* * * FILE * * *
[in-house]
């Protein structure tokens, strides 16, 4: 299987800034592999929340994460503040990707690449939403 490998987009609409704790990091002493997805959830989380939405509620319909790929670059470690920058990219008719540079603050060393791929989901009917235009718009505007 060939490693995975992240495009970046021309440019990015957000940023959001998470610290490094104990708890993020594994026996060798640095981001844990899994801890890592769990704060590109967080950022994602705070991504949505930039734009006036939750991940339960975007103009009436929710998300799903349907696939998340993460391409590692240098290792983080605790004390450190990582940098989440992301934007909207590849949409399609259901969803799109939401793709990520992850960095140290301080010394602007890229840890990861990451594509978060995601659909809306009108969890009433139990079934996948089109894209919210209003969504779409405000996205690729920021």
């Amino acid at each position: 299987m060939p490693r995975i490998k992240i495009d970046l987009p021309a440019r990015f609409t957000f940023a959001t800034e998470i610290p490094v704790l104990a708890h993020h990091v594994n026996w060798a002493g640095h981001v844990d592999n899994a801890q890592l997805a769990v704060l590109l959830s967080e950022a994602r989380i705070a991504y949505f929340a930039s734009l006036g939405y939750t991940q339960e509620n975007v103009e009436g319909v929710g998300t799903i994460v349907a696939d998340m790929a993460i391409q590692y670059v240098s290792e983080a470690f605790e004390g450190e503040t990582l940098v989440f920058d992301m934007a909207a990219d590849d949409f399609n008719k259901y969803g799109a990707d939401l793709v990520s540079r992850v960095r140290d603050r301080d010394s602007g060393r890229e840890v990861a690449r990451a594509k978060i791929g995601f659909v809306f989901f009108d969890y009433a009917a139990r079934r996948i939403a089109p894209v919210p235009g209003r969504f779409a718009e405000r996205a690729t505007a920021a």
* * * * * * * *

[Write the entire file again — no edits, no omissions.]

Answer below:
[in-house]
């Protein structure tokens, strides 16, 4: 299987800034592999929340994460503040990707690449939403 490998987009609409704790990091002493997805959830989380939405509620319909790929670059470690920058990219008719540079603050060393791929989901009917235009718009505007 060939490693995975992240495009970046021309440019990015957000940023959001998470610290490094104990708890993020594994026996060798640095981001844990899994801890890592769990704060590109967080950022994602705070991504949505930039734009006036939750991940339960975007103009009436929710998300799903349907696939998340993460391409590692240098290792983080605790004390450190990582940098989440992301934007909207590849949409399609259901969803799109939401793709990520992850960095140290301080010394602007890229840890990861990451594509978060995601659909809306009108969890009433139990079934996948089109894209919210209003969504779409405000996205690729920021």
């Amino acid at each position: 299987m060939p490693r995975i490998k992240i495009d970046l987009p021309a440019r990015f609409t957000f940023a959001t800034e998470i610290p490094v704790l104990a708890h993020h990091v594994n026996w060798a002493g640095h981001v844990d592999n899994a801890q890592l997805a769990v704060l590109l959830s967080e950022a994602r989380i705070a991504y949505f929340a930039s734009l006036g939405y939750t991940q339960e509620n975007v103009e009436g319909v929710g998300t799903i994460v349907a696939d998340m790929a993460i391409q590692y670059v240098s290792e983080a470690f605790e004390g450190e503040t990582l940098v989440f920058d992301m934007a909207a990219d590849d949409f399609n008719k259901y969803g799109a990707d939401l793709v990520s540079r992850v960095r140290d603050r301080d010394s602007g060393r890229e840890v990861a690449r990451a594509k978060i791929g995601f659909v809306f989901f009108d969890y009433a009917a139990r079934r996948i939403a089109p894209v919210p235009g209003r969504f779409a718009e405000r996205a690729t505007a920021a």